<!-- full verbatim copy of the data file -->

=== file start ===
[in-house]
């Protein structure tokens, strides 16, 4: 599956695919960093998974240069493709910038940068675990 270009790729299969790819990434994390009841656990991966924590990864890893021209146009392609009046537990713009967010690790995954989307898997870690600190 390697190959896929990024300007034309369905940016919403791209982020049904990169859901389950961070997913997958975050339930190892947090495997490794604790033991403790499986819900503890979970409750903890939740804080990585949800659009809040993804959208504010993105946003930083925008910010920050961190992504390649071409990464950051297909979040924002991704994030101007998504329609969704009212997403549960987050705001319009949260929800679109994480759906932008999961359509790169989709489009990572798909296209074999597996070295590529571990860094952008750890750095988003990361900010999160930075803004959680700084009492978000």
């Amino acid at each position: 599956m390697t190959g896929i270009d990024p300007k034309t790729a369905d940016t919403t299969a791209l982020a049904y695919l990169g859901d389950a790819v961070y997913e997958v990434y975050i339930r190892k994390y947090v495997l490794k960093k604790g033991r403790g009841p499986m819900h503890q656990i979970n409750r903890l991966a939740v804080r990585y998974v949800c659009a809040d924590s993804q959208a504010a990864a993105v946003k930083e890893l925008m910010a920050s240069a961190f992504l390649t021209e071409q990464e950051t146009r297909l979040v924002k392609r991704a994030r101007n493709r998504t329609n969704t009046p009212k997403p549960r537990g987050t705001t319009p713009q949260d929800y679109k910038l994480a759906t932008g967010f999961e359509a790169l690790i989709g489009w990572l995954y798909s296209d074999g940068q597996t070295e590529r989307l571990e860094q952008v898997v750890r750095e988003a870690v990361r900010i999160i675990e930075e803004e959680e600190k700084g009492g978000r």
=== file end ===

[in-house]
């Protein structure tokens, strides 16, 4: 599956695919960093998974240069493709910038940068675990 270009790729299969790819990434994390009841656990991966924590990864890893021209146009392609009046537990713009967010690790995954989307898997870690600190 390697190959896929990024300007034309369905940016919403791209982020049904990169859901389950961070997913997958975050339930190892947090495997490794604790033991403790499986819900503890979970409750903890939740804080990585949800659009809040993804959208504010993105946003930083925008910010920050961190992504390649071409990464950051297909979040924002991704994030101007998504329609969704009212997403549960987050705001319009949260929800679109994480759906932008999961359509790169989709489009990572798909296209074999597996070295590529571990860094952008750890750095988003990361900010999160930075803004959680700084009492978000």
């Amino acid at each position: 599956m390697t190959g896929i270009d990024p300007k034309t790729a369905d940016t919403t299969a791209l982020a049904y695919l990169g859901d389950a790819v961070y997913e997958v990434y975050i339930r190892k994390y947090v495997l490794k960093k604790g033991r403790g009841p499986m819900h503890q656990i979970n409750r903890l991966a939740v804080r990585y998974v949800c659009a809040d924590s993804q959208a504010a990864a993105v946003k930083e890893l925008m910010a920050s240069a961190f992504l390649t021209e071409q990464e950051t146009r297909l979040v924002k392609r991704a994030r101007n493709r998504t329609n969704t009046p009212k997403p549960r537990g987050t705001t319009p713009q949260d929800y679109k910038l994480a759906t932008g967010f999961e359509a790169l690790i989709g489009w990572l995954y798909s296209d074999g940068q597996t070295e590529r989307l571990e860094q952008v898997v750890r750095e988003a870690v990361r900010i999160i675990e930075e803004e959680e600190k700084g009492g978000r």